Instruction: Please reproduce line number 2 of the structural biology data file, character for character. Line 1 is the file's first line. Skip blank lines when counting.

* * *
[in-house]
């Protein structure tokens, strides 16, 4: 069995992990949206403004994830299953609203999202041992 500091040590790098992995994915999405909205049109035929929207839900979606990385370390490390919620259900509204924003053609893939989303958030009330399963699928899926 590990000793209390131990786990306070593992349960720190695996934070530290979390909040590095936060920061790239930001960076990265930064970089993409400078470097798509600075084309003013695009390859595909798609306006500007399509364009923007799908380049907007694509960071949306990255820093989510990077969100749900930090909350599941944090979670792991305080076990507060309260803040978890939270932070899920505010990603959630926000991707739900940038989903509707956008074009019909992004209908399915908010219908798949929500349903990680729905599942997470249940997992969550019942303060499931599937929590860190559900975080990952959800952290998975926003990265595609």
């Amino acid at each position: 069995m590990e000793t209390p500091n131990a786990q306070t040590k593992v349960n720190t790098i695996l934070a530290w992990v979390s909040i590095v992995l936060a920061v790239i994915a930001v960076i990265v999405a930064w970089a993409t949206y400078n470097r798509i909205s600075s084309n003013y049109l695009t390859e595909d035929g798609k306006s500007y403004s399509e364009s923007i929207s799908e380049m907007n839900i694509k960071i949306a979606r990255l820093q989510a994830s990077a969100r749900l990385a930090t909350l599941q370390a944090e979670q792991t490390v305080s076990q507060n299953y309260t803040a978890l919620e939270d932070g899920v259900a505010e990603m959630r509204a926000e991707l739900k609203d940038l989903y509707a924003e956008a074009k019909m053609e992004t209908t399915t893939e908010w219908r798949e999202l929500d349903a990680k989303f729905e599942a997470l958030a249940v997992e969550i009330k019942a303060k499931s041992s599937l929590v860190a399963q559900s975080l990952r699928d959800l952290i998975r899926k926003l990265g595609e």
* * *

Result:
């Protein structure tokens, strides 16, 4: 069995992990949206403004994830299953609203999202041992 500091040590790098992995994915999405909205049109035929929207839900979606990385370390490390919620259900509204924003053609893939989303958030009330399963699928899926 590990000793209390131990786990306070593992349960720190695996934070530290979390909040590095936060920061790239930001960076990265930064970089993409400078470097798509600075084309003013695009390859595909798609306006500007399509364009923007799908380049907007694509960071949306990255820093989510990077969100749900930090909350599941944090979670792991305080076990507060309260803040978890939270932070899920505010990603959630926000991707739900940038989903509707956008074009019909992004209908399915908010219908798949929500349903990680729905599942997470249940997992969550019942303060499931599937929590860190559900975080990952959800952290998975926003990265595609």